God does not need defenders of the faith, they do him no favours at all. He is perfectly capable of looking after himself. Lloyd-Jones again: “We are not here to defend Him but to praise Him and to show that we have a knowledge of Him and not merely a knowledge about Him.” As Strange has said, “This debate has a long way to go and evangelicals are just beginning to tackle it.” Please, evangelicals, tackle the debate, and not the man. Engage with the thinking and stop thinking that open theism thinkers are the enemy to be destroyed.

Let us then now turn to consider the foundations of those who so vehemently defend their own ideas of classical theology, and see what light it may shed on this matter for us.


God’s sovereignty, and his necessary detachedness from our world since he is in timeless eternity, form the traditional view of God that has held sway for hundreds of years and is popular still. In this respect, a charge that open theists lay at the door of classical theists is that their theology is not truly based upon the Scriptures, but upon philosophy.

For example, Boyd declares that “classical theology cannot accept (open theism) because of philosophical preconceptions of what God must be like”, and that those who read open theism should do so “without reading into the material a philosophical conception of what God must be like”.

Boyd and others point out that concepts of God such as impassibility, omniscience, omnipotence and immutability owe far more to Greek philosophy than they do the Scriptures. Every Christian owes it to themself to constantly examine and re-examine the foundations upon which their faith is built, in order to ensure that their faith is truly based in God and that it is truly of God.

For example, the classical view that God is omniscient  (all-knowing) is one that is puzzling. Did the Logos really learn nothing by emptying himself and becoming a human being? What of Jesus the God-man, and the suffering that he endured. Did God really learn nothing through that suffering?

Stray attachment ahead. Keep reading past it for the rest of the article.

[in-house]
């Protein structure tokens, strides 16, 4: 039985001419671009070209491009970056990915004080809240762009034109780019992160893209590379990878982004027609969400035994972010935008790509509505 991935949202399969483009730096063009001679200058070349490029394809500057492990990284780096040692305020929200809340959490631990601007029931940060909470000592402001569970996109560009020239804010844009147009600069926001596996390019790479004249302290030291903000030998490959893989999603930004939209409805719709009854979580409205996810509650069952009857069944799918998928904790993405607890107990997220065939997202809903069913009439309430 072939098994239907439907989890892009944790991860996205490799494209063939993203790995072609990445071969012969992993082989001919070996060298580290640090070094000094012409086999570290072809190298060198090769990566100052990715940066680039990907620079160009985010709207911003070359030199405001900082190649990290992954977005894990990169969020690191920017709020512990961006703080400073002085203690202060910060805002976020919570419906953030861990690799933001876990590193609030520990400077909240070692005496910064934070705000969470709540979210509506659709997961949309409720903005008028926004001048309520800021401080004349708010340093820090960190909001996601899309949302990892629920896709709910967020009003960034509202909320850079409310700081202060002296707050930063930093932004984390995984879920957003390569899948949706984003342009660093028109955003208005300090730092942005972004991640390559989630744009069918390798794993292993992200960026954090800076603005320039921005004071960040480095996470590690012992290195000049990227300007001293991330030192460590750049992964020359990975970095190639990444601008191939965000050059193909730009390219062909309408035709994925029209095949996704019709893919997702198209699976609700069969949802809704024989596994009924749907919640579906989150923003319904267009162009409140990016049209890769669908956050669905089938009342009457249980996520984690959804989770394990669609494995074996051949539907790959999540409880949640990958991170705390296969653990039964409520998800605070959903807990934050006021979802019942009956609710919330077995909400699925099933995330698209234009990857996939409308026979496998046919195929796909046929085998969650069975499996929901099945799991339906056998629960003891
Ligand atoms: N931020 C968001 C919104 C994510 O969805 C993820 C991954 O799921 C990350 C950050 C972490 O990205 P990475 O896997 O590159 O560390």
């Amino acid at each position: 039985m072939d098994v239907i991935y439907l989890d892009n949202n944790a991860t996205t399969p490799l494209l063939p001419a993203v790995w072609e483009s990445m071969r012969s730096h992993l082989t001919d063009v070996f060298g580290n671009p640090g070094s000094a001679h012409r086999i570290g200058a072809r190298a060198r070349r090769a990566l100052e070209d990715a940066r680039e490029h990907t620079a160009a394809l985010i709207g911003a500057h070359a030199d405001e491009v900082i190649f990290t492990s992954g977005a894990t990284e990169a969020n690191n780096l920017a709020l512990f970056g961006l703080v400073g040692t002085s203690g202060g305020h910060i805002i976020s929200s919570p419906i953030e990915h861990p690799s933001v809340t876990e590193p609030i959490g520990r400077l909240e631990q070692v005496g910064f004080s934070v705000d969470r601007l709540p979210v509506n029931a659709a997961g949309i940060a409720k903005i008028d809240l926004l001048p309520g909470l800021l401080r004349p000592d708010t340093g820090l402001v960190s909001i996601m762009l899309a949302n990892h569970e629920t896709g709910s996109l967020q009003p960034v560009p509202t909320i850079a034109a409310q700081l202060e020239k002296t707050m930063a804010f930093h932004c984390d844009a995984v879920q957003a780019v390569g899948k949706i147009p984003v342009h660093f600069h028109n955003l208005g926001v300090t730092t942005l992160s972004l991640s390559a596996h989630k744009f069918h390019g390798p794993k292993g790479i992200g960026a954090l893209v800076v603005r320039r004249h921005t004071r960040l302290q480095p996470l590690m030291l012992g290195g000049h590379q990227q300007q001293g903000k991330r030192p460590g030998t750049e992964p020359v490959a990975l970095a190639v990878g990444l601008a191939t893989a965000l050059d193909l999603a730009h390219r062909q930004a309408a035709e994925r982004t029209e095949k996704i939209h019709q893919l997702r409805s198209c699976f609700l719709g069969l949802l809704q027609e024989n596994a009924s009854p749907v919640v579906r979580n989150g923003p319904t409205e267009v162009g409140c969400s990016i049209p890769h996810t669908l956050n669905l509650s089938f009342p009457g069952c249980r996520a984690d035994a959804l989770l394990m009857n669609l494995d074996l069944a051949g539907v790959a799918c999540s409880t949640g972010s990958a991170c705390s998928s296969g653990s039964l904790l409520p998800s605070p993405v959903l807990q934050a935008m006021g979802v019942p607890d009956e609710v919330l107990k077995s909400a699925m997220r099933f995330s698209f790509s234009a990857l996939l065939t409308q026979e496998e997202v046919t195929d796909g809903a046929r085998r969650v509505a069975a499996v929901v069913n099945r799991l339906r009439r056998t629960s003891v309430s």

What astonishes Pinnock is that “evangelicals, who make much out of their supposed faithfulness to the Bible, can so uncritically swallow the pagan legacy of the absolute immutability of God”. Lloyd-Jones put it starkly when he said that “Philosophy is the greatest enemy of Christian truth”. How long, then, has the tail of philosophy been wagging the dog of theology?

As Cymbala has observed, “The philosophies of men fail, but the Word of God in the demonstration of the Spirit prevails.” Let us then look at the Scriptures and consider what they reveal to us about God and suffering. Do the Scriptures back up the theology of open theists? Does, or did, God suffer?


Pinnock declares that “In the gospel we encounter a God who loves and takes risks, who becomes vulnerable even to the point of suffering, and reveals himself in a man of sorrows who was acquainted with grief.” Billheimer called God the “supreme sufferer in the universe” and declared that “Suffering is an essential ingredient of agape love and therefore of a moral universe.”

Moltmann observes that, according to Greek philosophy, “the divine substance is incapable of suffering; otherwise it would not be divine”; yet he points out that “God and suffering belong together, just as in this life the cry for God and the suffering experienced in pain belong together.” C S Lewis summed it up in this way: “Try to exclude the possibility of suffering which the order of nature and the existence of free wills involve, and you will find that you have excluded life itself.’”

In attacking open theology, Ware referred at length to the question of suffering, and of the God who could have prevented human suffering but did not; in all this Ware is saying that suffering is to be avoided if at all possible. But it is difficult to read the Scriptures without coming to the conclusion that God did, and does, suffer, and more so than any of us.

It may just be that human suffering is inevitable and unavoidable because it is part of the nature of God himself, and it is our response to suffering that is crucial, not the avoidance of suffering. Such thinking may turn out to be invalid, but surely it is worth exploring it with integrity rather than just opposing it and violently opposing those who dare to think in that way?